A Well of Promise

My mind wakes up before my body is ready to. It’s still dark outside and there’s a quiet despair hanging heavily in the air this morning. It’s as if even the house can sense what this day will bring. The stillness is a stark contrast to the rapid beating of my heart. As much as I dread getting up to face what I know is coming, I also know that postponing the inevitable is impossible.

As I swing my feet over the side of the bed, I wonder how I’m going to tell my son. Every day, I’ve watched my meal barrel and my cruse of oil dwindle. I’ve tried to use them sparingly, but there is only enough left for one more meal. Our last meal.

I suddenly hear weeping and as I struggle to catch my breath, I realize that tears are streaming down my face. The sobs are my own.

It’s not just the drought, the empty pantry. It’s the lonely ache that I was left with when my husband died. It throbs. And everything in life is made so much harder, because I know if he were here, he’d know what to do. At the very least, we wouldn’t be alone. And I wouldn’t be staring into the little face that watches me everyday, trying to be brave. Only he doesn’t do a very good job of it. And I know that my fear is mirrored in his face.

My thoughts have pressed down on me for so long that I can now see sunlight peeking under the door, its cheerful warmth almost too much for me to take. The sun shouldn’t be shining on a day like today.

As I walk out that door to try and find some kindling to start a fire, I resolve that if this is our last meal, our last day, I will make it count. If only for that little boy who reminds me so much of his daddy.

I’m so weak from lack of food, that it’s hard for me to bend down to gather wood, but something keeps me going. All of a sudden, I hear someone calling to me. It’s a man asking me for water. I’m known for my hospitality, so without a thought I turn to go fetch it for him. But then he calls out again and asks me for some bread. And all the hospitality in the world can’t make bread appear when there is none. And so I tell him my plight. It’s unnerving to say it out loud. To tell this prophet that my son and I are preparing to die.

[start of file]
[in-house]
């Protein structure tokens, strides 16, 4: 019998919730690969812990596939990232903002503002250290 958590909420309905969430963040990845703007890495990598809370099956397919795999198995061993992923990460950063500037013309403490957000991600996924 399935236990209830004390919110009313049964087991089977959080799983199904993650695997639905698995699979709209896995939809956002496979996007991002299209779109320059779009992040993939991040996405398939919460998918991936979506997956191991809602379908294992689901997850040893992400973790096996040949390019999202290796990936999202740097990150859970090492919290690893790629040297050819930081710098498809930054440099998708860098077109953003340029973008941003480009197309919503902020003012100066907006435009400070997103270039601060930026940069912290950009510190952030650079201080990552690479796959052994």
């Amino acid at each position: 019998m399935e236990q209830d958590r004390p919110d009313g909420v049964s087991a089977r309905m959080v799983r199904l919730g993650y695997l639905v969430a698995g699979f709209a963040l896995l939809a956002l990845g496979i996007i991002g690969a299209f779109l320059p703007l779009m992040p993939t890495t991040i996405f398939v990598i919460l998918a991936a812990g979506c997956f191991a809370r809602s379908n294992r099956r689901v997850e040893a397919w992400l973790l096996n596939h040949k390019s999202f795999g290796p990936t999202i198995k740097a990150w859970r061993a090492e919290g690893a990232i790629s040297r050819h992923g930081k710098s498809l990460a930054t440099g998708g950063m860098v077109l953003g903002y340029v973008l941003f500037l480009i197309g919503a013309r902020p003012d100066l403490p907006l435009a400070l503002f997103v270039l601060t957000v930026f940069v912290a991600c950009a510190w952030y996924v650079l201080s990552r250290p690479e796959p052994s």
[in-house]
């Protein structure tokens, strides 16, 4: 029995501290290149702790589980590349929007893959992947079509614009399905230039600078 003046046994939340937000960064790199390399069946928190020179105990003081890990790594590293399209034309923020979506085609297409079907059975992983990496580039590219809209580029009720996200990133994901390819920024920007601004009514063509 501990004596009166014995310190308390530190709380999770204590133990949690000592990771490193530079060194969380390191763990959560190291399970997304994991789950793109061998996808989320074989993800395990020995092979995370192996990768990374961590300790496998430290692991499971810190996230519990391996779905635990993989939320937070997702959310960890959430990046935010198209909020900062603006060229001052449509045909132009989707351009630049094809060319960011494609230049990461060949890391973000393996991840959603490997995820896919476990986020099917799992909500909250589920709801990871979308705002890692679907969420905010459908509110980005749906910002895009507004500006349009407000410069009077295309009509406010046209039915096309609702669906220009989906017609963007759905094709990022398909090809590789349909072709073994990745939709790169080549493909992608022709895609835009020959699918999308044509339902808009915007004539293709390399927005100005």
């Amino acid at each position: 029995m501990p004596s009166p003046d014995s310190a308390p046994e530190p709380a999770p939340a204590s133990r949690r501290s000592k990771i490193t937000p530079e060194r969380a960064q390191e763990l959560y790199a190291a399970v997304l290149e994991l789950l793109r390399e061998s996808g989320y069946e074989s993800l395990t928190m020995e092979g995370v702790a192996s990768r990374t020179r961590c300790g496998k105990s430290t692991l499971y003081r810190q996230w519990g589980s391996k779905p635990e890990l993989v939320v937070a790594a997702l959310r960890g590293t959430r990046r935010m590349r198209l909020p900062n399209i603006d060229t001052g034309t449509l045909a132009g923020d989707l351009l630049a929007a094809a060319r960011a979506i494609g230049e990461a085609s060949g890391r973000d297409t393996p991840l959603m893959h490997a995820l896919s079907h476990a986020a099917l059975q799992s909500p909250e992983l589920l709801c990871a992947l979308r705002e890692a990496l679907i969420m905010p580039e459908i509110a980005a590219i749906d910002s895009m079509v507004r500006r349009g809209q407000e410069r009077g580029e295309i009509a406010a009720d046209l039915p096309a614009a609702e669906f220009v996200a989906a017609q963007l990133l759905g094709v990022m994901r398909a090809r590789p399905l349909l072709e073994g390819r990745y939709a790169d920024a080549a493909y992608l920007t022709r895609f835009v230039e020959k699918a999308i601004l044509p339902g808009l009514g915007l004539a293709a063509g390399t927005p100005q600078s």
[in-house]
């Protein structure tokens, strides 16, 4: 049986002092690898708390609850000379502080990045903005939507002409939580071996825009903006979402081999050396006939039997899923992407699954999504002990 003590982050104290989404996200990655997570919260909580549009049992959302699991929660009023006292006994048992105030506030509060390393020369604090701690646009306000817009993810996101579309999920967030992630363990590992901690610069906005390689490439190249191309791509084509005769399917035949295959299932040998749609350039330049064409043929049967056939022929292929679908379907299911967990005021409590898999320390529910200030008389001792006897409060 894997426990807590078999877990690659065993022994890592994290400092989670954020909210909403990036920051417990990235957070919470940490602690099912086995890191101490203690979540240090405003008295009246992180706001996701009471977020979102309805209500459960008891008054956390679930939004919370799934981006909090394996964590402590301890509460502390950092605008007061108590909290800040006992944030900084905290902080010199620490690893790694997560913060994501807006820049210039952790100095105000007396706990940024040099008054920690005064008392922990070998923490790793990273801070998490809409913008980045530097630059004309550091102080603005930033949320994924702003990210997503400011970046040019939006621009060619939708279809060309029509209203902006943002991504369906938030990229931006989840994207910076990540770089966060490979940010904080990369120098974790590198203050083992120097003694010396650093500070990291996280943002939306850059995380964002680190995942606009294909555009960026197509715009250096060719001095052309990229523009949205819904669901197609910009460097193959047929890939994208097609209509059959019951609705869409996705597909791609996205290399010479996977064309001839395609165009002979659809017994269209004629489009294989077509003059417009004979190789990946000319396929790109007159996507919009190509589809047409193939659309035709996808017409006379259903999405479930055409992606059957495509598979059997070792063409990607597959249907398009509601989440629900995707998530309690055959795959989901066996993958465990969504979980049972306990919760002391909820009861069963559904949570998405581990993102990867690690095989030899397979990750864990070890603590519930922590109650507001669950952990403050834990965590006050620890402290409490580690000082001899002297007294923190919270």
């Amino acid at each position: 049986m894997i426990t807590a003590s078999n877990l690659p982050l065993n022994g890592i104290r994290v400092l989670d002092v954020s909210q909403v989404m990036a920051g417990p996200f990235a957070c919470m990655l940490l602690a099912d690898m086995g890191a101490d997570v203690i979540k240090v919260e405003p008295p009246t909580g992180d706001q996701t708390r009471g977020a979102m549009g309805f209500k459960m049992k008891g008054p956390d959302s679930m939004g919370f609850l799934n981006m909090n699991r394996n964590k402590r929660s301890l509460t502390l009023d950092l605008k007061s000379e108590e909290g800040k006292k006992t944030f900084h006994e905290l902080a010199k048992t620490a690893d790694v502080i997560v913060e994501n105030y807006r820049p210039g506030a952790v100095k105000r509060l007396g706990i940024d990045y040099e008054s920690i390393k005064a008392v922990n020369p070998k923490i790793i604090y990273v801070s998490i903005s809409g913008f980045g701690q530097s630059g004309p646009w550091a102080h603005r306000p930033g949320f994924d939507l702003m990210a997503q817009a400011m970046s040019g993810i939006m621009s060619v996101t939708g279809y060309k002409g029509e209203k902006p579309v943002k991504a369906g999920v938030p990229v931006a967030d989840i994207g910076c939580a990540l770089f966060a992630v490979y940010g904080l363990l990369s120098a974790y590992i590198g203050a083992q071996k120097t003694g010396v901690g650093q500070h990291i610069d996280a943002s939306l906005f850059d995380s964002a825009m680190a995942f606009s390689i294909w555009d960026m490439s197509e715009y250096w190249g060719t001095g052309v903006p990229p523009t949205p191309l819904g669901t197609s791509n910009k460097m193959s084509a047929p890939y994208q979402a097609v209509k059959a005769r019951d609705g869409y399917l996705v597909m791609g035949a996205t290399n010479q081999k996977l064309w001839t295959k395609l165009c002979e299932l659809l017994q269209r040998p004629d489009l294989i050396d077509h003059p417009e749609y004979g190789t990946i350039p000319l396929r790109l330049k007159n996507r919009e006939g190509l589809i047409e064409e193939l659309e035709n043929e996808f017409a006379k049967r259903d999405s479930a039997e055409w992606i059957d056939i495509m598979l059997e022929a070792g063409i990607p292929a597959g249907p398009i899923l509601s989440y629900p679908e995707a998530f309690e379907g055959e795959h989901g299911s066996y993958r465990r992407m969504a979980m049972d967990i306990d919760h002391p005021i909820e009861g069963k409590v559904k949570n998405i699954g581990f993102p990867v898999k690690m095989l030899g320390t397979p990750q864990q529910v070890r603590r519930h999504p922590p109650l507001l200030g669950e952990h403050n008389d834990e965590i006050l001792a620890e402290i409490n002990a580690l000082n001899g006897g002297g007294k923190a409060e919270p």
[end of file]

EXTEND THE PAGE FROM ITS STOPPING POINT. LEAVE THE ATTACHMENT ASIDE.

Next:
But his words stop me in my tracks. He tells me not to fear. I almost wonder if he heard me right. I’m fixing to die and he says not to fear. But he continues. I’m to go make him a cake first and then I can fix one for myself and my son. And then He tells me that God said my barrel of meal won’t waste and my cruise of oil won’t fail until God sends rain to our land.

I think about that all the way home. I notice he didn’t say when the drought would end, only that God’s promise would see us through until it did.

I made Elijah his cake. And when I reached back down into the barrel to make my son’s, sure enough there was more. It was replenished once more when I came back to make my own.

And it lasted, just like God said it would. It was always just enough. Kind of like grace. I look back over my hard days before this man of God came to us, and all I see now is grace. There were days that I was sure there wouldn’t be enough. Mornings when I felt like I had already used up every ounce of grace I had for the day. But every time I reached back into the barrel of grace, there was more. Just enough.

There came a day not long after, that my son took ill and died. For several moments, I forgot about God’s promise of grace. But as Elijah raised him back to life, I was once again reminded. It never runs out. No matter how many times I run back to the barrel. No matter how many times I’m SURE I’m going to scrape the bottom. No matter how dire my circumstance. Grace is always there.

And so I’ve dug this well to remind you, God keeps his promises. And He’s promised that His grace would be sufficient. He gives more and more, over and over, again and again. And it’s always exactly enough.


I am the widow of Zarephath

*Thanks to a friend who gave the insight of grace on this.*

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